Thursday, June 3, 2010

If Only They Were Scratch & Sniff

Fragrance in the garden now is ...almost describable. Almost.

It seems the only way you can describe a smell, is by referencing another smell. 
New mown grass. Beer. Bread. Rotten eggs. Those seem to be a few of the "primary" smells you use to describe others smells.

I know. Sounds funhouse mirror weird.

But take this magnolia, for example.

If you've ever smelled one, or floated one in water with a candle, you might describe it as a lemony honeyed aroma. It smells like heaven.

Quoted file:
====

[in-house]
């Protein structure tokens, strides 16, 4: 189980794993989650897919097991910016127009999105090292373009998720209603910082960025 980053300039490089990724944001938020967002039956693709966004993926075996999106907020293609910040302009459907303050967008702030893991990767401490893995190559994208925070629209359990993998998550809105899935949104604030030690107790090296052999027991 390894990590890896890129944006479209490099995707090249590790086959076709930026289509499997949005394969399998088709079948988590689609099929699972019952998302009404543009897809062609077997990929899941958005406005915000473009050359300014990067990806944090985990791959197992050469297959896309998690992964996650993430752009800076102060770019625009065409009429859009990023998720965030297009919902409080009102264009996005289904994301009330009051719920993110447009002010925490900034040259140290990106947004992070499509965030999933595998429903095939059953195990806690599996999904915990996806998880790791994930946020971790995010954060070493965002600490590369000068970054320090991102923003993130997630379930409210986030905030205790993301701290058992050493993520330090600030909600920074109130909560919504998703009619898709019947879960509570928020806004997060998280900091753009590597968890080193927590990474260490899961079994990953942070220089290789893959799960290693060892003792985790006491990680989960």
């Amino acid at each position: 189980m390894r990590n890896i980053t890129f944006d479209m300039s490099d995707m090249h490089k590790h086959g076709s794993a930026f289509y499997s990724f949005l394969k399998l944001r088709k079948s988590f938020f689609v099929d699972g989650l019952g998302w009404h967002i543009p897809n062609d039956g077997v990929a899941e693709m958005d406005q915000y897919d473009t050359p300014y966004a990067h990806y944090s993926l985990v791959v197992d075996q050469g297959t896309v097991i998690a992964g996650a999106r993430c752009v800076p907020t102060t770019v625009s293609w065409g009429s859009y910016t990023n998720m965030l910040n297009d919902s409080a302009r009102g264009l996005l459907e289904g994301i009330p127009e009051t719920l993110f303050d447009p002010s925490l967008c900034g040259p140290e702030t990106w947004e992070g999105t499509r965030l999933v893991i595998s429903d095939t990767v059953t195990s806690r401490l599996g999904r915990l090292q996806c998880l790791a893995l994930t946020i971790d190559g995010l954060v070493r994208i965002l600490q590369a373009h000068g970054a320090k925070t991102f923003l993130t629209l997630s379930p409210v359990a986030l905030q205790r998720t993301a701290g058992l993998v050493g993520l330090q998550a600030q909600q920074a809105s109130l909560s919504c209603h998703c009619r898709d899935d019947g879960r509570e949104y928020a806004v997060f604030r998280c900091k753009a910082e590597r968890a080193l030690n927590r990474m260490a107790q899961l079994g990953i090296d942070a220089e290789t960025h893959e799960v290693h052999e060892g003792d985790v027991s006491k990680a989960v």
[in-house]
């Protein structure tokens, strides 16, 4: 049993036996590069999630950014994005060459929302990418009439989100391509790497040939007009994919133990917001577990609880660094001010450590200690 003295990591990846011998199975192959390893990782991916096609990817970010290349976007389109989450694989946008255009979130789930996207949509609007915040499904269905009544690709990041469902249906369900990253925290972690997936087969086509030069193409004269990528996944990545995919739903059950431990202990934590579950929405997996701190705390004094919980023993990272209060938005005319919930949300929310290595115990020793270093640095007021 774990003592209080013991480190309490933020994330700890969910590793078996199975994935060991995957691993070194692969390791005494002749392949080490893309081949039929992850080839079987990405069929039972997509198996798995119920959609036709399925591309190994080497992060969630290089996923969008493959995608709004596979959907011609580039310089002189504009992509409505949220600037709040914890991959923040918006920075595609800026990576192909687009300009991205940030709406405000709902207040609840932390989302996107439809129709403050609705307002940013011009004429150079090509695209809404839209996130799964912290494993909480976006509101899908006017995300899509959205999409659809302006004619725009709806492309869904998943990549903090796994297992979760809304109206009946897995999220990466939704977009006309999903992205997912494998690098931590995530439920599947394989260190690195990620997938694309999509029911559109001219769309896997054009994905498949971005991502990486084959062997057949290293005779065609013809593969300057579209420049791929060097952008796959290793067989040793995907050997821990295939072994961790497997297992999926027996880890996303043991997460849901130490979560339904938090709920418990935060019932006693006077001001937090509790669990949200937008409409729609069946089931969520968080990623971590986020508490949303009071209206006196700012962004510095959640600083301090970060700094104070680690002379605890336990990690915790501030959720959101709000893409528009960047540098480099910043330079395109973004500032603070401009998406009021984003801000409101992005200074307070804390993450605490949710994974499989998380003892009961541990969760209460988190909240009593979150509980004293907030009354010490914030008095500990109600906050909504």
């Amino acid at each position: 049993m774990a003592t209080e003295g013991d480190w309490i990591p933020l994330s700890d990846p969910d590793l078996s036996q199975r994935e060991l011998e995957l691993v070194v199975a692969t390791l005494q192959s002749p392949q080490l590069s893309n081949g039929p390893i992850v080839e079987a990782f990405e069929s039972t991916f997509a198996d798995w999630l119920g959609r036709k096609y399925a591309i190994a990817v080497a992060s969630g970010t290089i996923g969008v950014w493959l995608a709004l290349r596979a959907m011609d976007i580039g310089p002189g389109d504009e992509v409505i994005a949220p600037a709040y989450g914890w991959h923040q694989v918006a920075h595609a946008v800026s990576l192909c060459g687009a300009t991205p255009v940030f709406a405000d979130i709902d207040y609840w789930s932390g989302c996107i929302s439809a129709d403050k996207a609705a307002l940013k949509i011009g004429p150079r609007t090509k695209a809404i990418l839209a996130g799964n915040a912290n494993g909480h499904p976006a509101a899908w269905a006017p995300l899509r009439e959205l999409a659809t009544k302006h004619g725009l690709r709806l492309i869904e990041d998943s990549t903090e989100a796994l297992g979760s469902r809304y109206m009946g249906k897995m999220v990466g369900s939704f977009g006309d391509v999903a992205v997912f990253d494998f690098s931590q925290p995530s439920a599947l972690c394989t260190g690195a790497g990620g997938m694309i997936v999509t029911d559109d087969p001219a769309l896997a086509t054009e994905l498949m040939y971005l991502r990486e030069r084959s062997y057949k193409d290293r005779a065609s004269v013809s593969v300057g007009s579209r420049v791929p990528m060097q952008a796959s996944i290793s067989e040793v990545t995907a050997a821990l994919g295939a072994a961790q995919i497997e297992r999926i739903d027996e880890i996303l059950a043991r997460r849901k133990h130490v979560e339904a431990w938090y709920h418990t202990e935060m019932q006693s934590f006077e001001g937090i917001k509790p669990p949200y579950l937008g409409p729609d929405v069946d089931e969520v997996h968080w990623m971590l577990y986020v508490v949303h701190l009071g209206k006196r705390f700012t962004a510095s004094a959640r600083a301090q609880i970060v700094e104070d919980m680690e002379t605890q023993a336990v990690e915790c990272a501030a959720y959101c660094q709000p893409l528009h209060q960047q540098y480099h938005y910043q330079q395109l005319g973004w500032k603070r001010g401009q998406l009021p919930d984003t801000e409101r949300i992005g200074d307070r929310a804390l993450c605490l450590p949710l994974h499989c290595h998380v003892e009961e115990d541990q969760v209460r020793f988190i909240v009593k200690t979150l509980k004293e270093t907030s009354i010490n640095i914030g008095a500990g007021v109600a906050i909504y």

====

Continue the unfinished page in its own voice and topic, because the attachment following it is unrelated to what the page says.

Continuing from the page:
The gardenias-- wow. Thick seductive sweet vanilla-ey.

I remember reading Mary Karr's memoir-- the first one-- and the way she described the smell of the factory town, paper factory probably:
it " smelled like a wicked fart. "
I got that.

From Richard Price: "A greasy aroma drifted down from the third-floor food court — spare ribs and Cinnabons..."

Okay, from one of my own--SECRET KEEPERS. Emma and her grandson:

Emma stepped beside Kyle and breathed in the scent of his neck--soap, a little sweat, a whiff of smoke and something else, something boyish and budding, tickly as pollen. He smelled delicious.  

Sensory detials i

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